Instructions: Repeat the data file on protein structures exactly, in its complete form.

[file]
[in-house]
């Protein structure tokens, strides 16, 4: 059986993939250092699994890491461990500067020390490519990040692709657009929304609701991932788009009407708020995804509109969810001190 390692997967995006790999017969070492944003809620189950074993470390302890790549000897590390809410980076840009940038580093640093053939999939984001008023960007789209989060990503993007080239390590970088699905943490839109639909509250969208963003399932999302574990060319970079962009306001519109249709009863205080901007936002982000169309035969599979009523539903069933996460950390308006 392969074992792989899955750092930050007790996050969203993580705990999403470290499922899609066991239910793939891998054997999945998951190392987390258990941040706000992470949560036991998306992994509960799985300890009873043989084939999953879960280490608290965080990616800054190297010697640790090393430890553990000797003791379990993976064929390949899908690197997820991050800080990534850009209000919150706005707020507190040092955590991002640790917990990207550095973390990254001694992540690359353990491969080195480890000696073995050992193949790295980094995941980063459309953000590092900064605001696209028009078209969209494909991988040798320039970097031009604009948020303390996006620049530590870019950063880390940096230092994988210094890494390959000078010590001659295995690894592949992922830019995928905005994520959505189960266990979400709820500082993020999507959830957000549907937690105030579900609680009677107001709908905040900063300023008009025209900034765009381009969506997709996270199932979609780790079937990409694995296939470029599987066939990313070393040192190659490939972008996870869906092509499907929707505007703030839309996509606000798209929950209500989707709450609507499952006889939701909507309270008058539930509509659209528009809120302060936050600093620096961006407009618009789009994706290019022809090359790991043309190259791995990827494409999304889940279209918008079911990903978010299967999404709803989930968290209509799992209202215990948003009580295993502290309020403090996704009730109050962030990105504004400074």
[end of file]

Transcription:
[in-house]
């Protein structure tokens, strides 16, 4: 059986993939250092699994890491461990500067020390490519990040692709657009929304609701991932788009009407708020995804509109969810001190 390692997967995006790999017969070492944003809620189950074993470390302890790549000897590390809410980076840009940038580093640093053939999939984001008023960007789209989060990503993007080239390590970088699905943490839109639909509250969208963003399932999302574990060319970079962009306001519109249709009863205080901007936002982000169309035969599979009523539903069933996460950390308006 392969074992792989899955750092930050007790996050969203993580705990999403470290499922899609066991239910793939891998054997999945998951190392987390258990941040706000992470949560036991998306992994509960799985300890009873043989084939999953879960280490608290965080990616800054190297010697640790090393430890553990000797003791379990993976064929390949899908690197997820991050800080990534850009209000919150706005707020507190040092955590991002640790917990990207550095973390990254001694992540690359353990491969080195480890000696073995050992193949790295980094995941980063459309953000590092900064605001696209028009078209969209494909991988040798320039970097031009604009948020303390996006620049530590870019950063880390940096230092994988210094890494390959000078010590001659295995690894592949992922830019995928905005994520959505189960266990979400709820500082993020999507959830957000549907937690105030579900609680009677107001709908905040900063300023008009025209900034765009381009969506997709996270199932979609780790079937990409694995296939470029599987066939990313070393040192190659490939972008996870869906092509499907929707505007703030839309996509606000798209929950209500989707709450609507499952006889939701909507309270008058539930509509659209528009809120302060936050600093620096961006407009618009789009994706290019022809090359790991043309190259791995990827494409999304889940279209918008079911990903978010299967999404709803989930968290209509799992209202215990948003009580295993502290309020403090996704009730109050962030990105504004400074």